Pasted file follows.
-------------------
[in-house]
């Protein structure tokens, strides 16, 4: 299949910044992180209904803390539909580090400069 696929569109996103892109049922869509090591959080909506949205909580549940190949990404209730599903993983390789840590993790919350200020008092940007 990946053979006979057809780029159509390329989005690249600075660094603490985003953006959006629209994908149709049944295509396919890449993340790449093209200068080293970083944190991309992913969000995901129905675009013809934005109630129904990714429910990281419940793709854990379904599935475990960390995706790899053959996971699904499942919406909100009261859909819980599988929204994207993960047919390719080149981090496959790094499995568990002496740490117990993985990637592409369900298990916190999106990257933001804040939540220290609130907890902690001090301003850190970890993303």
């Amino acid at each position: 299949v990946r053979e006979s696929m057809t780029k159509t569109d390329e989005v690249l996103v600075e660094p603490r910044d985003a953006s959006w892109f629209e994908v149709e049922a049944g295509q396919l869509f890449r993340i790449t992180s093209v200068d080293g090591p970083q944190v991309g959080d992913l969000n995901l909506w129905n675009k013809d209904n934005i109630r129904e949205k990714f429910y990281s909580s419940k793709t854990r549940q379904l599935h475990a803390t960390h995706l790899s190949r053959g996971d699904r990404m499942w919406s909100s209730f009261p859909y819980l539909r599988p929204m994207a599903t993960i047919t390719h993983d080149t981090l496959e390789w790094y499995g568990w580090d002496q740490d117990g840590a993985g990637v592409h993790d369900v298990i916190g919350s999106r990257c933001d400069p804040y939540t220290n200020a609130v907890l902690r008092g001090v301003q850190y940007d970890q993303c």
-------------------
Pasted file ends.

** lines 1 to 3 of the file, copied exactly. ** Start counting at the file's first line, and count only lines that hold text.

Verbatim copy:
[in-house]
């Protein structure tokens, strides 16, 4: 299949910044992180209904803390539909580090400069 696929569109996103892109049922869509090591959080909506949205909580549940190949990404209730599903993983390789840590993790919350200020008092940007 990946053979006979057809780029159509390329989005690249600075660094603490985003953006959006629209994908149709049944295509396919890449993340790449093209200068080293970083944190991309992913969000995901129905675009013809934005109630129904990714429910990281419940793709854990379904599935475990960390995706790899053959996971699904499942919406909100009261859909819980599988929204994207993960047919390719080149981090496959790094499995568990002496740490117990993985990637592409369900298990916190999106990257933001804040939540220290609130907890902690001090301003850190970890993303």
């Amino acid at each position: 299949v990946r053979e006979s696929m057809t780029k159509t569109d390329e989005v690249l996103v600075e660094p603490r910044d985003a953006s959006w892109f629209e994908v149709e049922a049944g295509q396919l869509f890449r993340i790449t992180s093209v200068d080293g090591p970083q944190v991309g959080d992913l969000n995901l909506w129905n675009k013809d209904n934005i109630r129904e949205k990714f429910y990281s909580s419940k793709t854990r549940q379904l599935h475990a803390t960390h995706l790899s190949r053959g996971d699904r990404m499942w919406s909100s209730f009261p859909y819980l539909r599988p929204m994207a599903t993960i047919t390719h993983d080149t981090l496959e390789w790094y499995g568990w580090d002496q740490d117990g840590a993985g990637v592409h993790d369900v298990i916190g919350s999106r990257c933001d400069p804040y939540t220290n200020a609130v907890l902690r008092g001090v301003q850190y940007d970890q993303c």